So the betrothed and I have a little bit of a problem. And it’s a long standing one. We are constantly under the impression that we can produce a reasonable facsimile of most items. Now this is generally a good thing…he roasts green coffee beans, so we have delicious (and remarkably cost-effective) coffee. He nurtures (and sometimes neglects) Lucy, the sourdough starter, so we have weekly bread and pizza that outdoes anything available in town. I mean, the man built a bike…out of tubes and a blow torch. He’s a consummate maker. Now me, I bake sweet things big and small, make condiments, sometimes knit, and now…sew(ish). Together we cook dinners that probably have too many steps for a weeknight, but to us, it’s worth it. Like just about everyone else in the world, our lives are busy, so making things is one of our ways of spending time together. Now I’m sure you’re all touched by our level of crafty/cooky togetherness…but here’s the problem. We’ve recently got it in our heads that it would be “fun” to put on our wedding by ourselves. Like…cook it…craft it…make the tablecloths and napkins…hunt for the old dishes at thrift stores…grow the flowers, kind of fun. My poor mother, it just has to raise her blood pressure, as she knows what I’m like when the jam’s not gelling or the cross-stitch pin cushion that’s a Christmas gift isn’t finished…and it’s Christmas Eve.
So while we’re fantasizing about a backyard wedding in Illinois, the people who know us are hoping we just rent a place, hire a caterer, and call it matrimony. The reality, I imagine, is that we’ll do something in between.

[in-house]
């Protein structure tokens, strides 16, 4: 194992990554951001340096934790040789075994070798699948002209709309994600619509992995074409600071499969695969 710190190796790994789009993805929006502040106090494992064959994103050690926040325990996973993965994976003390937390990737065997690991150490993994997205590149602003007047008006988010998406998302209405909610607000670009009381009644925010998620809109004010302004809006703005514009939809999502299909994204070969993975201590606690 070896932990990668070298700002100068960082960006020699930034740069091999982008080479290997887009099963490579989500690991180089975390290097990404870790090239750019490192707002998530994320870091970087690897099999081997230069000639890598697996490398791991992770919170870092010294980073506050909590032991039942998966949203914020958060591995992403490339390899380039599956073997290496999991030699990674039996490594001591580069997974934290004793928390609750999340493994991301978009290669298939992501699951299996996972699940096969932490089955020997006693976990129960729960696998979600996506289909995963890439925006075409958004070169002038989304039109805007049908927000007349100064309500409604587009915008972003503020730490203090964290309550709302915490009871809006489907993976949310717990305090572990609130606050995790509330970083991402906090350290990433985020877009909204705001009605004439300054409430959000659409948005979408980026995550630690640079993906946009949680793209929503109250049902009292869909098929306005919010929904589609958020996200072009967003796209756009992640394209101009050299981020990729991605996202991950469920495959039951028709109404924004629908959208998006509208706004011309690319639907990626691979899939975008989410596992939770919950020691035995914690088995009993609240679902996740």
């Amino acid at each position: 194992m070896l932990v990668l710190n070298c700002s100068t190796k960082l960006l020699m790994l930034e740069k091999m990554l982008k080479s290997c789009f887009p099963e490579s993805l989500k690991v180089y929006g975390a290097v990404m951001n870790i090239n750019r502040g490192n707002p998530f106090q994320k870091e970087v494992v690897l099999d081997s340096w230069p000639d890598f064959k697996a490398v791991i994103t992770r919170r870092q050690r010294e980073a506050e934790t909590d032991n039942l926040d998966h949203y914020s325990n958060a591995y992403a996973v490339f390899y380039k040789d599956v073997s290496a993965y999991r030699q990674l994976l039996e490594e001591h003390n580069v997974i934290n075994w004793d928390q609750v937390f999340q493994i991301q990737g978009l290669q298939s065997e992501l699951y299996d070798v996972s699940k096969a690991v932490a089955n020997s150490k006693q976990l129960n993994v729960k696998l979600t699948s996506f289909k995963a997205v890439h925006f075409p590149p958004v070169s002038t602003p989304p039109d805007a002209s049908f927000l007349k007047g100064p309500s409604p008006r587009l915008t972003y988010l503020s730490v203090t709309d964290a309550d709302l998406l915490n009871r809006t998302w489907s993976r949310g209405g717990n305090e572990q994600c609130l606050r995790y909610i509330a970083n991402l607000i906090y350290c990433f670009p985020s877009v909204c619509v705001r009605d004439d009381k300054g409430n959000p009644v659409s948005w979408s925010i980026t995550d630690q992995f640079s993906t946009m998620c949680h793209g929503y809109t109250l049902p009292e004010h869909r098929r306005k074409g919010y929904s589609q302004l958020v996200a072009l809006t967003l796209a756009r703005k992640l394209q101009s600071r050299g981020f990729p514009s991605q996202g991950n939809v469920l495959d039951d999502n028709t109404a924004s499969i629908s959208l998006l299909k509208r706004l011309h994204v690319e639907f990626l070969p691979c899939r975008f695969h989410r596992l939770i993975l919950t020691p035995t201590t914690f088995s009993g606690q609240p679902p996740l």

A BUNTING! (though I would totally dig a chili pepper car)
So I checked on Etsy and there are all sorts of lovely buntings, but they’re selling for many more dollars than I’m willing or able to spend, particularly if we want to deck a place out w/ them. Now you already know what happened next…I decided to try to make one. After a little research on the intertubes, I decided on the version at Joyful Abode. She has clear directions and lovely pictures, so the project seemed manageable. And off to Joanne’s Fabric we went!
I invested in 6 fat quarters, some bias tape, and some matching thread. Total cost to make two 3 yard buntings…$15 plus labor. :)
The most difficult part of the project, for me, was cutting out the triangles. Clearly this is a skill I should have mastered in 2nd grade, but without the aid of a gridded cutting mat, it was more difficult than I’d imagined. But, once they were cut, I was good to go. I just sewed them together (pretty sides facing each other), on the two long sides.
Then it was just a matter of sewing along the bottom of the bias tape, making sure to catch each of the flaglettes.
My plant, as you can see, is unhappy w/ the weather!